Jerry the Bear has diabetes. He needs your help to maintain his blood sugar and be injected with insulin when he eats food, like chicken and fish. He has cool sites to inject his insulin and has a lot of friends who wish they had met him years earlier.
The bear was created by Hannah Chung, who lost her grandfather to Type 2 diabetes, and Aaron Horowitz, who was diagnosed with Human Growth Hormone Deficiency and had to take shots for four years. Both sympathetic to the cause found it equally important to focus on the issue of children learning how to maintain their health as they grow up.
The screen in the middle of his belly displays information about his health, kind of like our pumps, and he laughs when tickled. Similar to the diabetic Barbie, which I wrote about a couple of blogs ago, this bear teaches children how to deal with their health through this model toy, actively keeping him healthy as they learn to keep themselves healthy.
Can I get on the list for this? If I could have learned the consequences, cause and effect relationship between my food and my blood sugar earlier in life, I think it would have been better. Regardless, I think this is a great idea created by two incredibly intelligent individuals, both students at Northwestern University.
Because I'm a Twitter stalker, I looked them both up. That and I read all about them, thanks to previous press coverage. It's not enough to say that they're progressive and motivated thinkers.
Hannah's bio reads:
Social Entrepreneur // Artist // Maker // Ocean Lover
And their tweets talk about Jerry, mostly, of which they are both pretty passionate.
In Other News:
There have always been talk of the artificial pancreas getting closer and closer to becoming a reality. What is the artificial pancreas, you ask? Well, it's basically what a lot of us Type 1 people are on now: a pump with a continuous glucose monitoring system. The difference between these gadgets and the AP is that we still have to manually push buttons to get it to work. Though my pump and CGMS communicate and tell me my blood sugar levels, I still have to keep an eye on it and tell my pump to give me my insulin.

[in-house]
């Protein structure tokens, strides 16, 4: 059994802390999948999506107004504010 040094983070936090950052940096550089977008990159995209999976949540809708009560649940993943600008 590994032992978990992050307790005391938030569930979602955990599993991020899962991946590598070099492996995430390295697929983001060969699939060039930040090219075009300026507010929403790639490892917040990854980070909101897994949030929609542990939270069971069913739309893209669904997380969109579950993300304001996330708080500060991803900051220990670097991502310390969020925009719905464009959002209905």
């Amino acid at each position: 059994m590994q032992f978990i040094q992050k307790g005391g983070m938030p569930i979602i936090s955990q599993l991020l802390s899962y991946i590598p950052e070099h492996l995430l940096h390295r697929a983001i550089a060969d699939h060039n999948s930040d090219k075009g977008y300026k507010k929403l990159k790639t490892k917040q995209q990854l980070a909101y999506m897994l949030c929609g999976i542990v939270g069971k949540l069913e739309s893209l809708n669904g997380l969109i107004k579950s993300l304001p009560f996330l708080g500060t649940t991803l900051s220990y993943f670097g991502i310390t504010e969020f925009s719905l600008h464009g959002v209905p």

With the AP, no more! Well, what they were working on were the proper algorithms. See, the AP is meant to work without any manual intervention. You would be hooked up to a CGMS and a pump, but you wouldn't have to touch them in order to receive insulin. The CGMS would tell your pump to give you insulin when you needed it and that would be that.
The other day, I was alerted to the fact that we're a step closer to seeing this all become a reality.
JDRF funded researchers at the University of Virginia have gained federal approval for the next key testing phase – the first outpatient APP trials in the United States - for a cell phone-based artificial pancreas developed through the AP Consortium. The trials will be similar to those being conducted in Europe and showing promising results.
With all the technology that's coming our way, we're all going to be robots! On that note, I would like to announce, because I already did above, that I now have a CGMS monitoring system and the thing is beeping me through a living hell! But on the other hand, it's very cool to be able to see blood sugar levels without callousing up my fingers any more.